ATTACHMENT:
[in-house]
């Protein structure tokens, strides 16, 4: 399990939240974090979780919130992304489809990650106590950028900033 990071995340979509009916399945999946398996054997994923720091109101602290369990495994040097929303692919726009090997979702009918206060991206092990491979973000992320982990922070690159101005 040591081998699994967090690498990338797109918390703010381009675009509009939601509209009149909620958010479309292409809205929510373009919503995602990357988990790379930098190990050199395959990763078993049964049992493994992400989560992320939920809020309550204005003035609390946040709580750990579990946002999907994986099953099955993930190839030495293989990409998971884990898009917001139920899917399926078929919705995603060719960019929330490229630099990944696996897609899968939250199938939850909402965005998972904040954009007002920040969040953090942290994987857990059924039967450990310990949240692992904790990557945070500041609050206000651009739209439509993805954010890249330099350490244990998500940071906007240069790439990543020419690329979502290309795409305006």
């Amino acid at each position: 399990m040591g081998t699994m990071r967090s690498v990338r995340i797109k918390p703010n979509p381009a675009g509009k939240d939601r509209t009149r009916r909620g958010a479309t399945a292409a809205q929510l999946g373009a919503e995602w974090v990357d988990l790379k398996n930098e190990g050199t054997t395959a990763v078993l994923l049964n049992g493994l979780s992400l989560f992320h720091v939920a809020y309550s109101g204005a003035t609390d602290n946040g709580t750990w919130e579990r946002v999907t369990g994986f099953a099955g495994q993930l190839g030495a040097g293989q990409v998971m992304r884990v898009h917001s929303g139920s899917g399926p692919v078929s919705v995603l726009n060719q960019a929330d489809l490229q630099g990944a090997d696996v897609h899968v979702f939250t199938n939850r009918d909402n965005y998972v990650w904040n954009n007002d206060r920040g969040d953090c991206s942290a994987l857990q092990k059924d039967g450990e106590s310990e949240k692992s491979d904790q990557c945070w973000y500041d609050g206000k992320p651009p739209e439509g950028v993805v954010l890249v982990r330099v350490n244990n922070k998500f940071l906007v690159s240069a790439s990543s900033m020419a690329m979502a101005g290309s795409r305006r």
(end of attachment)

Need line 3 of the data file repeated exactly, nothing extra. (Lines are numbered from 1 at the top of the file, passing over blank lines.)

């Amino acid at each position: 399990m040591g081998t699994m990071r967090s690498v990338r995340i797109k918390p703010n979509p381009a675009g509009k939240d939601r509209t009149r009916r909620g958010a479309t399945a292409a809205q929510l999946g373009a919503e995602w974090v990357d988990l790379k398996n930098e190990g050199t054997t395959a990763v078993l994923l049964n049992g493994l979780s992400l989560f992320h720091v939920a809020y309550s109101g204005a003035t609390d602290n946040g709580t750990w919130e579990r946002v999907t369990g994986f099953a099955g495994q993930l190839g030495a040097g293989q990409v998971m992304r884990v898009h917001s929303g139920s899917g399926p692919v078929s919705v995603l726009n060719q960019a929330d489809l490229q630099g990944a090997d696996v897609h899968v979702f939250t199938n939850r009918d909402n965005y998972v990650w904040n954009n007002d206060r920040g969040d953090c991206s942290a994987l857990q092990k059924d039967g450990e106590s310990e949240k692992s491979d904790q990557c945070w973000y500041d609050g206000k992320p651009p739209e439509g950028v993805v954010l890249v982990r330099v350490n244990n922070k998500f940071l906007v690159s240069a790439s990543s900033m020419a690329m979502a101005g290309s795409r305006r």